A disturbing mystery unfolds in the St. Louis area as six individuals, including two young children, vanish without a trace.
In Berkeley, Missouri, near St. Louis Lambert International Airport, a group of six linked to an online cult disappeared in August, leaving behind unanswered questions and deep concern.
The missing are identified as Naaman Williams, 29; Gerielle German, 26, and her son Ashton Mitchell, 3; Mikayla Thompson, 23; Ma’Kayla Wickerson, 25, and her daughter Malaiyah, 3. Their sudden disappearance has sparked a complex investigation, intertwining concerns of cult influence and personal safety.
The focus of the investigation quickly turned to Rashad Jamal, a convicted child molester currently serving time in Georgia. Jamal, who leads the University of Cosmic Intelligence, is known for his teachings to enlighten Black and Latino people. Despite his conviction, he remains an influential figure with a substantial online following.
Three of the adults involved in this disappearance have adopted names honoring spiritual deities, further cementing their deep involvement with Jamal's teachings. The cult, primarily operating online, boasts about 90,000 followers, indicating a vast reach beyond this immediate case.
From his prison cell, Jamal has denied any role as a cult leader and maintains his innocence regarding his previous conviction. His influence, however, seems undeniable in the lives of these missing individuals.
The group's last known location was a hotel in Florissant, Missouri, on August 13. Since then, there has been no communication, leaving their whereabouts a mystery. The adults, originally from diverse locations, including St. Louis, Washington D.C., and Lake Horn, Mississippi, exhibited behavior typical of cult followers. These included severing family ties, quitting jobs, and adopting sovereign citizenship beliefs.
Berkeley police Major Steve Runge has expressed his determination in the case despite the challenges posed by the cult's predominantly online presence.
"It's confusing, the internet is [the cult’s] home," stated Major Runge. He remains optimistic about the investigation, adding, "I know we’re going to find them. It’s just a matter of going through the motions … we are going to put in the work."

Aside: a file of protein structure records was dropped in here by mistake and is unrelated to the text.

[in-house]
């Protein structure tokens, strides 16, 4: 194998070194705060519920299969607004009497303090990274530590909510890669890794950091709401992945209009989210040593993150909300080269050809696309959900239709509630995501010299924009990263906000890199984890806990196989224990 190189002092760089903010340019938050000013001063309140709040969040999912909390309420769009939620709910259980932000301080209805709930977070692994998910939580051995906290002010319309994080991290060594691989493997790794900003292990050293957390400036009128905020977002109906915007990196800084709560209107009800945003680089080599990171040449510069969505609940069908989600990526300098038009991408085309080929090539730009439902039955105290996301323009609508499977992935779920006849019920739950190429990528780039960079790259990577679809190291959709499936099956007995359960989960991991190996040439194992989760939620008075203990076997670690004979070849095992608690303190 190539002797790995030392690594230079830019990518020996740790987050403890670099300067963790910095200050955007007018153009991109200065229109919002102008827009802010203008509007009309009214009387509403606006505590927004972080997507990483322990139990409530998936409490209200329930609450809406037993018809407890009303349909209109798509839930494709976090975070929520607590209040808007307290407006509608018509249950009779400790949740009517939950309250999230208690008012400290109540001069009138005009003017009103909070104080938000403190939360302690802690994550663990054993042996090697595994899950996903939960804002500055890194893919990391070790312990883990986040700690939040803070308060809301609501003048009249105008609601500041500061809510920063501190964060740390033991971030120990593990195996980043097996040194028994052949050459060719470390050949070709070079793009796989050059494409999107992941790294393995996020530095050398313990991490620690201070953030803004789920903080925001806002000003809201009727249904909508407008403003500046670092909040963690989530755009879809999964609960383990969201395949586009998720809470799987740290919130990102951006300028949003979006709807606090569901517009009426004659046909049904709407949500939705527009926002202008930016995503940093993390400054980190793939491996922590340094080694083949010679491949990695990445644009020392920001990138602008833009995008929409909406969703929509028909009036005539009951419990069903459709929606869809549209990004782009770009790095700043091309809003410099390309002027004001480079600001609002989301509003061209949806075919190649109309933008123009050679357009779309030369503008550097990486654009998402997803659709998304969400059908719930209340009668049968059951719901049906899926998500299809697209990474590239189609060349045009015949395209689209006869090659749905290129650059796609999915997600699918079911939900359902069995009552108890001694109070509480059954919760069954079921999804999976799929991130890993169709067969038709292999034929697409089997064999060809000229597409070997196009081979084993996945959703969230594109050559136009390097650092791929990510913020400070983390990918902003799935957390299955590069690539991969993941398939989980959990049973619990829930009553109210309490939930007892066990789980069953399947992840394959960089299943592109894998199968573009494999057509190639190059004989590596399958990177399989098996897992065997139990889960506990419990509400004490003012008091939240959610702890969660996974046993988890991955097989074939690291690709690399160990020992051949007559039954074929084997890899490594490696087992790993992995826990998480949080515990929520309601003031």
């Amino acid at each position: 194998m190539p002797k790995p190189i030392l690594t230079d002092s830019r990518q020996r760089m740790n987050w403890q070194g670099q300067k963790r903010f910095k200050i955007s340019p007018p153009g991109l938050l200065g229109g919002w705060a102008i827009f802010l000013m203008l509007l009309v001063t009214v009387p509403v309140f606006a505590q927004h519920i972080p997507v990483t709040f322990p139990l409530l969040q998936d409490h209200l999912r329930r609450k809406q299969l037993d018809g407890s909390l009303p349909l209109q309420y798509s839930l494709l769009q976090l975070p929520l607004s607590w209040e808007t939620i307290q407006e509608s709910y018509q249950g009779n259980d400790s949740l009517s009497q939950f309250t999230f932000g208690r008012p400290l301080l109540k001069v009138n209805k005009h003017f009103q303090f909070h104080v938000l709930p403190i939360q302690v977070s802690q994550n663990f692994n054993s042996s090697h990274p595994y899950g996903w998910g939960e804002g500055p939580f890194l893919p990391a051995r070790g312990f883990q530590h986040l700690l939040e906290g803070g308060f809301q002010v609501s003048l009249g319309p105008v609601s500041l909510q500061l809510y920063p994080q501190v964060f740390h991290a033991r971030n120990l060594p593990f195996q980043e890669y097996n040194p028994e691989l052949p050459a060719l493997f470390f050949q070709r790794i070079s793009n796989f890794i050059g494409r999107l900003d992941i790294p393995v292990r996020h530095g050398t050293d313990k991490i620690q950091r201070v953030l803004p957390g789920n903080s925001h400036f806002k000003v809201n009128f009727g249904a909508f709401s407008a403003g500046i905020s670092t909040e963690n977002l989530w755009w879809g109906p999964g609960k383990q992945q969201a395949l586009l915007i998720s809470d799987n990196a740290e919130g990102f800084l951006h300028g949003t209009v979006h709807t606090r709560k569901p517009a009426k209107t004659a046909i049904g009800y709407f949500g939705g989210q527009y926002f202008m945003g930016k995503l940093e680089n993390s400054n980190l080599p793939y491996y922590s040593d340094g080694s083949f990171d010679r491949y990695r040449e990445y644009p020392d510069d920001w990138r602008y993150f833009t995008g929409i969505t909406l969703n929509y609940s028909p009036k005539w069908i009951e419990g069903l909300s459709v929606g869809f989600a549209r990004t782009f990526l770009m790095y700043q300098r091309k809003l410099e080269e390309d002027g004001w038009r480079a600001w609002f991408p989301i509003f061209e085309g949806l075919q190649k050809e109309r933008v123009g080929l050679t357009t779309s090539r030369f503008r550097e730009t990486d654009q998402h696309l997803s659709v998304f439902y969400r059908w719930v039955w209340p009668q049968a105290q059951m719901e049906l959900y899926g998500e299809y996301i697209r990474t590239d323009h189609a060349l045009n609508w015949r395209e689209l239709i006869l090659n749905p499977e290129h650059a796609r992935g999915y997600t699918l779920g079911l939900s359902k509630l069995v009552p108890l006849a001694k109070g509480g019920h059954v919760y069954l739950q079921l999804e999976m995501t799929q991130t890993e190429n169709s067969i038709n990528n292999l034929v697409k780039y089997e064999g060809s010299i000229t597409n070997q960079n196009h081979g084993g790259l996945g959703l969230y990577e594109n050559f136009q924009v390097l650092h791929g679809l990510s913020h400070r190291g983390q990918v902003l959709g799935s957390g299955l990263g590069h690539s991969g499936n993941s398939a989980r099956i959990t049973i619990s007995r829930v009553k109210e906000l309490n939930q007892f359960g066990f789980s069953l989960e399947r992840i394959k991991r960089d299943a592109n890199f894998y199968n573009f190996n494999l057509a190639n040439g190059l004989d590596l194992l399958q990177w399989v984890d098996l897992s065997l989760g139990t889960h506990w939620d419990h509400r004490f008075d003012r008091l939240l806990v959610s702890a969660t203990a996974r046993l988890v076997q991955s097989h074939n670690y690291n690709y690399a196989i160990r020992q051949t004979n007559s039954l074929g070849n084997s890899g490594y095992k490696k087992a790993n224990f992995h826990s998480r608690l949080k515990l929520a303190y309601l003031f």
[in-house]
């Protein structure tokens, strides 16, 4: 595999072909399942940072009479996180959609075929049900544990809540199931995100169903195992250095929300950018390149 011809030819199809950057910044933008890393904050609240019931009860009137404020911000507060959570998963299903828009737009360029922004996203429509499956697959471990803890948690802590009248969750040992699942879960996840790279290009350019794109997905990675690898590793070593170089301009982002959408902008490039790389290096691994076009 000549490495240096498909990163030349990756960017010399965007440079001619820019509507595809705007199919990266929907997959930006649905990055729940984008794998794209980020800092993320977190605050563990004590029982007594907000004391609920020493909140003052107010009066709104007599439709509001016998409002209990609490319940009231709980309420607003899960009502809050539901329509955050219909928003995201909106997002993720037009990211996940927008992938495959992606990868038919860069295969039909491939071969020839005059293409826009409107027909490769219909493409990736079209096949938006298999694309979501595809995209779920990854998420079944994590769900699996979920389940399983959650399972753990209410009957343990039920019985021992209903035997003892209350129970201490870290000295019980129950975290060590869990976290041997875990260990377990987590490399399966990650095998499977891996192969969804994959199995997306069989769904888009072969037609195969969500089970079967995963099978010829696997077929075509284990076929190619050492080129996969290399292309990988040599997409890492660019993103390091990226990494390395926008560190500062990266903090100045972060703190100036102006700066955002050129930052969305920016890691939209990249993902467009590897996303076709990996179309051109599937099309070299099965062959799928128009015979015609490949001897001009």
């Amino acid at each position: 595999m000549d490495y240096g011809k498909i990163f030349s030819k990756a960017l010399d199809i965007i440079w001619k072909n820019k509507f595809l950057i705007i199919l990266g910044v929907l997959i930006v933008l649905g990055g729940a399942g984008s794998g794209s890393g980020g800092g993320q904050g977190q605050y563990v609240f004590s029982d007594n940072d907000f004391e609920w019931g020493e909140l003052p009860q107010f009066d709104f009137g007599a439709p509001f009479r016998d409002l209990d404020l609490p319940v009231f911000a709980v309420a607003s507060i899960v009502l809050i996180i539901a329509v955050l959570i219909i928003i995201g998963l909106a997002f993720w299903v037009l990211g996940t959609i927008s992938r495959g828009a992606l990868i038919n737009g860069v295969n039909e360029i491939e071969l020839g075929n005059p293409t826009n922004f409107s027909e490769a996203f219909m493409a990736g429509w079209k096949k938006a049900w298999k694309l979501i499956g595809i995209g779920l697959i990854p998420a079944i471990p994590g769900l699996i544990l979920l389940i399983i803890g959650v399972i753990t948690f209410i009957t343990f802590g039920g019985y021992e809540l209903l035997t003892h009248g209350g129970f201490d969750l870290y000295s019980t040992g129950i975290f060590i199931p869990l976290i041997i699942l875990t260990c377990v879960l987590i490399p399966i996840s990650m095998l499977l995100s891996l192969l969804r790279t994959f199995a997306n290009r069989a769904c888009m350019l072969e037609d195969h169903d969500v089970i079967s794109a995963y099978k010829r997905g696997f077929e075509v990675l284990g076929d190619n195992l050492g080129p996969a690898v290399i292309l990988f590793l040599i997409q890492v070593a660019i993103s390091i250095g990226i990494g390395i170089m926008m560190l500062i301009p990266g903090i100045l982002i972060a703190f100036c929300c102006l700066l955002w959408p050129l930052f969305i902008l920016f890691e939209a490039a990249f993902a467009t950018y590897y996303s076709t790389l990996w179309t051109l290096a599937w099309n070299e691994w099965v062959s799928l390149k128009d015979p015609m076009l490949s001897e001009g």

Cartisha Morgan, Ma’Kayla Wickerson's mother, shared her anguish:
I'm not doing so well, but I'm just holding on by my faith. I just wish that people are made aware of this. Ma’Kayla, we love you and we want the best for you. We would like for her to come back home. We are going to get her the help that we need. Your spiritual journey is your spiritual journey. If you want to be your best self, we understand that, but we love you and we just want you to come back home.
Cartisha Morgan, grappling with her daughter and granddaughter's disappearance, fears depression might have played a role in Ma’Kayla's decision to leave. Since moving out of her mother's house in November 2022 and losing contact in March 2023, Morgan has retrospectively identified her daughter's behavior as potential cries for help.
Mikayla Thompson's decision to leave her young child with her mother further complicates the story, highlighting personal struggles intertwined with the influence of the cult. These personal narratives add layers of complexity to an already baffling case.
Major Runge's belief that the group will resurface once their funds deplete offers a glimmer of hope in an otherwise bleak situation. However, this assumption does little to ease the families' immediate anguish and uncertainty.
The disappearance of these six individuals under the influence of an online cult leader teaches us several critical lessons:
While we can take steps to protect ourselves and our loved ones, we must accept that some situations are beyond our control.
This case is crucial for the community because it highlights the very real dangers of online cults. It is a stark reminder of how vulnerable individuals can become ensnared in such groups, often without immediate recognition by those closest to them. In this case, the involvement of young children underscores the need for greater awareness and vigilance in our digital age. It also sheds light on the complex interplay between mental health, family dynamics, and external influences. Understanding and addressing these issues is key to preventing similar tragedies in the future.
The disappearance of Naaman Williams, Gerielle German, and her son Ashton, Mikayla Thompson, Ma’Kayla Wickerson, and her daughter Malaiyah, linked to an online cult, raises serious concerns. This case underscores the complex challenges in tracking and resolving such mysterious cases, especially when they intersect with the murky world of online cults.